In his recent State of the Union address, President Barack Obama had some nice things to say about tech vendors, specifically drawing attention to Apple, IBM and Intel.
The president praised Apple for its plan to begin "making Macs in America again," and Intel for its $5 billion chip plant in Arizona.
But of the vendor initiatives that he mentioned, the most revolutionary may be an IBM-backed program that aims to make IT professionals out of high school students. Called P-Tech and based in Brooklyn, N.Y., it's a high school-community college combo. Its principal, Rashid Davis, said he was "surprised and happy" about the high-profile shout-out.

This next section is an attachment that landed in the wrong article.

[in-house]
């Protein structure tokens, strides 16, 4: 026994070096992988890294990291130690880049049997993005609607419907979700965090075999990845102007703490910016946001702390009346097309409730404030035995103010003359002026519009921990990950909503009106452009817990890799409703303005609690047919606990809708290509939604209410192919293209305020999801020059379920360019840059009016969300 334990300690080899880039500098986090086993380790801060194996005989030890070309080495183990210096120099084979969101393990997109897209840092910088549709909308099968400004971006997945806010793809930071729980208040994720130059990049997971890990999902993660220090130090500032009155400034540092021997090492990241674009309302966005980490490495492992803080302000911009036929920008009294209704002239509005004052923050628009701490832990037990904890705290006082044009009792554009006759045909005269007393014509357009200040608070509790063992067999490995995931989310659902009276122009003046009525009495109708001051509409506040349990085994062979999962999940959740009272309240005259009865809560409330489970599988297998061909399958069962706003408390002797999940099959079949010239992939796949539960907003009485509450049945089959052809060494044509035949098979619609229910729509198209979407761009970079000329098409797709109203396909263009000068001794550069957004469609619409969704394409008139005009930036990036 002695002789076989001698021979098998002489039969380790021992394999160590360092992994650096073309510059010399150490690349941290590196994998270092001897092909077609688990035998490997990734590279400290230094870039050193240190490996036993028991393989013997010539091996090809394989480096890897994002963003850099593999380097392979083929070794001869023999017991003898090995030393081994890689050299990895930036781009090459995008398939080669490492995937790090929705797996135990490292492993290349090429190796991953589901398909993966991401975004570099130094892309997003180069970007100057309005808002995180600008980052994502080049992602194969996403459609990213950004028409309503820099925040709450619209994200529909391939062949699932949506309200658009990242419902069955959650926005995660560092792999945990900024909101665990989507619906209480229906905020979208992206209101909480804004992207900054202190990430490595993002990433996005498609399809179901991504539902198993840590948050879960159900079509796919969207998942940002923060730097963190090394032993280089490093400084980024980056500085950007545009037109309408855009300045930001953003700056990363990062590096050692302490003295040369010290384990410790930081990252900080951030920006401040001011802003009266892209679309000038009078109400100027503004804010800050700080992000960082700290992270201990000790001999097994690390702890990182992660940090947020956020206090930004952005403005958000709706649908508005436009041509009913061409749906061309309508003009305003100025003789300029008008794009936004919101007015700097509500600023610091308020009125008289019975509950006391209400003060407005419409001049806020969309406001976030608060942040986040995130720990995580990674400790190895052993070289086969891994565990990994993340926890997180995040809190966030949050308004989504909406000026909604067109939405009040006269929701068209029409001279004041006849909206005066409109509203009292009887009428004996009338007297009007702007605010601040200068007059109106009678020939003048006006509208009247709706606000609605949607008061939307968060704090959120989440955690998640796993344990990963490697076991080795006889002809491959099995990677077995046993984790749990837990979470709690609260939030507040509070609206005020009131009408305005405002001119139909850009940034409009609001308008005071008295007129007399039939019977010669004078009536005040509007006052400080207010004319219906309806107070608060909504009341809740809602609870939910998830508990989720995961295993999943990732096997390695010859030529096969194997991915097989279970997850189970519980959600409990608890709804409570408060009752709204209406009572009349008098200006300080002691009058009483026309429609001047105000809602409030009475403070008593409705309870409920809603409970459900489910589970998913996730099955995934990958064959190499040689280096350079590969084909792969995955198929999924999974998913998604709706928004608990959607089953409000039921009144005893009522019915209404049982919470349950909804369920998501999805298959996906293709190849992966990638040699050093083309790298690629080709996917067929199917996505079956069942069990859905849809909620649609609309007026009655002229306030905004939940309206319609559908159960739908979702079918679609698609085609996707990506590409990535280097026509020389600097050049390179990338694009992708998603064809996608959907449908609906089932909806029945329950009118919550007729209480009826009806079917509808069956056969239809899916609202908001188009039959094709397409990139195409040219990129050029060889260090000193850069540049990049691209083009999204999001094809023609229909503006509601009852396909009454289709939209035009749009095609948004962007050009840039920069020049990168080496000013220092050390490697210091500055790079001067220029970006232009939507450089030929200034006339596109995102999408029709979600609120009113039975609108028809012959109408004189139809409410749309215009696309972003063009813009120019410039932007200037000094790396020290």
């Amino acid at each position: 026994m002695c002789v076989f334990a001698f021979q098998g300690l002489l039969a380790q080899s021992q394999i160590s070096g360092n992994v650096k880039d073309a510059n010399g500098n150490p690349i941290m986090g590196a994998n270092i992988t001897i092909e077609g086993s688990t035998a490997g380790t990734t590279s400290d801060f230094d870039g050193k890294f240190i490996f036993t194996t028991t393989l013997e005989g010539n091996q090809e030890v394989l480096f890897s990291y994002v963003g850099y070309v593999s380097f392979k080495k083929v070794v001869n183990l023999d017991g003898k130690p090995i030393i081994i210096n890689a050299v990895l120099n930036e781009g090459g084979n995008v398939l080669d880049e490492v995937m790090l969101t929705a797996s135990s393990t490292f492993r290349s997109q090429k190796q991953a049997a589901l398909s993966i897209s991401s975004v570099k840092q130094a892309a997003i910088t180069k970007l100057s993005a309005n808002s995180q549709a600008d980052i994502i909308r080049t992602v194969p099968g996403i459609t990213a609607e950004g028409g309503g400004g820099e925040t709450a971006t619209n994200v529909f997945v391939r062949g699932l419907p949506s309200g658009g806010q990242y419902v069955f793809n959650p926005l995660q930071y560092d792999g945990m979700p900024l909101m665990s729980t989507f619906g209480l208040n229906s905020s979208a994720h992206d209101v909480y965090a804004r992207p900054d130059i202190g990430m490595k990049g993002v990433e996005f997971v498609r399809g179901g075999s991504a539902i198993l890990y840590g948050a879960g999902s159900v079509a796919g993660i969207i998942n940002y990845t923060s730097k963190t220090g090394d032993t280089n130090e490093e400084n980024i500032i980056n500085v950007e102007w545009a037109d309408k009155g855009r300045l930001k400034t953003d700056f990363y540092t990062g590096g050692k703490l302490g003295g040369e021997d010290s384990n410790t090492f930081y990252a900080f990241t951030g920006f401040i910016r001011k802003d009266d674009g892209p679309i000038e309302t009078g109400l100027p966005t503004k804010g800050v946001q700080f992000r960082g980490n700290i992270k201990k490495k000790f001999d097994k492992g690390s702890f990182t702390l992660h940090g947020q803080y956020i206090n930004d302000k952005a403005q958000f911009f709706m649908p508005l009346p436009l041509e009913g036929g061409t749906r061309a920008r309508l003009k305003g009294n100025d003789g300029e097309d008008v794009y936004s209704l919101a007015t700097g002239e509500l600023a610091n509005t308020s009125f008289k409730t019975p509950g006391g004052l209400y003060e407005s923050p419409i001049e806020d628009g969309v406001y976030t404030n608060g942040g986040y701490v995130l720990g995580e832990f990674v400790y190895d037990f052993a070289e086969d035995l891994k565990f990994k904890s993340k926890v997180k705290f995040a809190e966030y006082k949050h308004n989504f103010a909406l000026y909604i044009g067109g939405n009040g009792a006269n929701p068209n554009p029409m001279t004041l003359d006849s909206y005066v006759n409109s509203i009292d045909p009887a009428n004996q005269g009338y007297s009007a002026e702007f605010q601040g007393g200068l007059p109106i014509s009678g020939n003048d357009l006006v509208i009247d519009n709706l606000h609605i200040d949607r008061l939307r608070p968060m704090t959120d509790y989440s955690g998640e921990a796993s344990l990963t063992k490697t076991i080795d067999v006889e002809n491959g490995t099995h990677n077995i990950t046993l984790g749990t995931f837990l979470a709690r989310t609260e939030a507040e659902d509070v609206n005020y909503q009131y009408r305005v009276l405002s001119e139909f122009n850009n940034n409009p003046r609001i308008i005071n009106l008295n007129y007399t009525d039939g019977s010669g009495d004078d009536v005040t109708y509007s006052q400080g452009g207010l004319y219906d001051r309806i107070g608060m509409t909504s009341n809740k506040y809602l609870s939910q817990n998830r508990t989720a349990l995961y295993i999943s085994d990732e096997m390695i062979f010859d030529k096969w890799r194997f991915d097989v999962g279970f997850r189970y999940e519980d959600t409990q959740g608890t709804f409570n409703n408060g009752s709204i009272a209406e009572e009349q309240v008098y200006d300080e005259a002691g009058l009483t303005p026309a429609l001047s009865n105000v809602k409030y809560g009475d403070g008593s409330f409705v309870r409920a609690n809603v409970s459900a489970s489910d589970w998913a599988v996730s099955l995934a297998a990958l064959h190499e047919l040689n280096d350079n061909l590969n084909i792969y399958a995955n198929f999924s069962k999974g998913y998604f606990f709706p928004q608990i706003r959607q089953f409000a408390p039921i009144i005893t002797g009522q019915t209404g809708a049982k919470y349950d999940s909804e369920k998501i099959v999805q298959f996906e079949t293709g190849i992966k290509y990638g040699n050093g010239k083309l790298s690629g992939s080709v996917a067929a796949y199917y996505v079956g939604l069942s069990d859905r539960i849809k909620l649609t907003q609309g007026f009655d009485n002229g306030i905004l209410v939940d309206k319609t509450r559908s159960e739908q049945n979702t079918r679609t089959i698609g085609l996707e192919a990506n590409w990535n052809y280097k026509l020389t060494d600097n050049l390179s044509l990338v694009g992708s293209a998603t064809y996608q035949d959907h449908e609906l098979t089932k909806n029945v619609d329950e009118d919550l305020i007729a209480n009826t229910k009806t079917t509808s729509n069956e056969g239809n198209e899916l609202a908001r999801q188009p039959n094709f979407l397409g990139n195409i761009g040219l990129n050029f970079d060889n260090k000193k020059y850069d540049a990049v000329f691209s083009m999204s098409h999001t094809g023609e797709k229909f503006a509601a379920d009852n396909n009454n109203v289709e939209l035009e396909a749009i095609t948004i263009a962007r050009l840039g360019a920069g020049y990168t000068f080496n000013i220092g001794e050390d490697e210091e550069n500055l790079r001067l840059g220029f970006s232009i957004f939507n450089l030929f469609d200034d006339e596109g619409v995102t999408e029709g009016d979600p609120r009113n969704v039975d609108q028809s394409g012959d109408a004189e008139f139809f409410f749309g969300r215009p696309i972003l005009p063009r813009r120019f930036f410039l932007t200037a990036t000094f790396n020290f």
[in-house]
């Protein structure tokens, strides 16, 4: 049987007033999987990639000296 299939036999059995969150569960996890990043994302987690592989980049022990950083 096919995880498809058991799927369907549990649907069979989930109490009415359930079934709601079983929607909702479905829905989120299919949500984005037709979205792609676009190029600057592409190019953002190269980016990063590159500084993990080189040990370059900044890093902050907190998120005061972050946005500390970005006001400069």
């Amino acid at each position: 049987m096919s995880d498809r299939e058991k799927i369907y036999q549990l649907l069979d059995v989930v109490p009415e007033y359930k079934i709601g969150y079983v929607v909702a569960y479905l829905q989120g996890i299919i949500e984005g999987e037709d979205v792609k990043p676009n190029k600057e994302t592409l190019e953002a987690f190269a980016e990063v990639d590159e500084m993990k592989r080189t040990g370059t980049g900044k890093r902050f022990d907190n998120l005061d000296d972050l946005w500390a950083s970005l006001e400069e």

But, Davis said, the point the president made didn't apply to P -Tech alone. "The high school diploma is no longer enough," he said, stressing that people need higher levels of education to support families.
In his speech, Obama noted that countries like Germany "focus on graduating their high school students with the equivalent of a technical degree from one of our community colleges."
That's what P-Tech does. Its 227 students can concurrently pursue high school diplomas and associate's degrees in an IT disciplines.
This version of this story was originally published in Computerworld's print edition. It was adapted from an article that appeared earlier on Computerworld.com.
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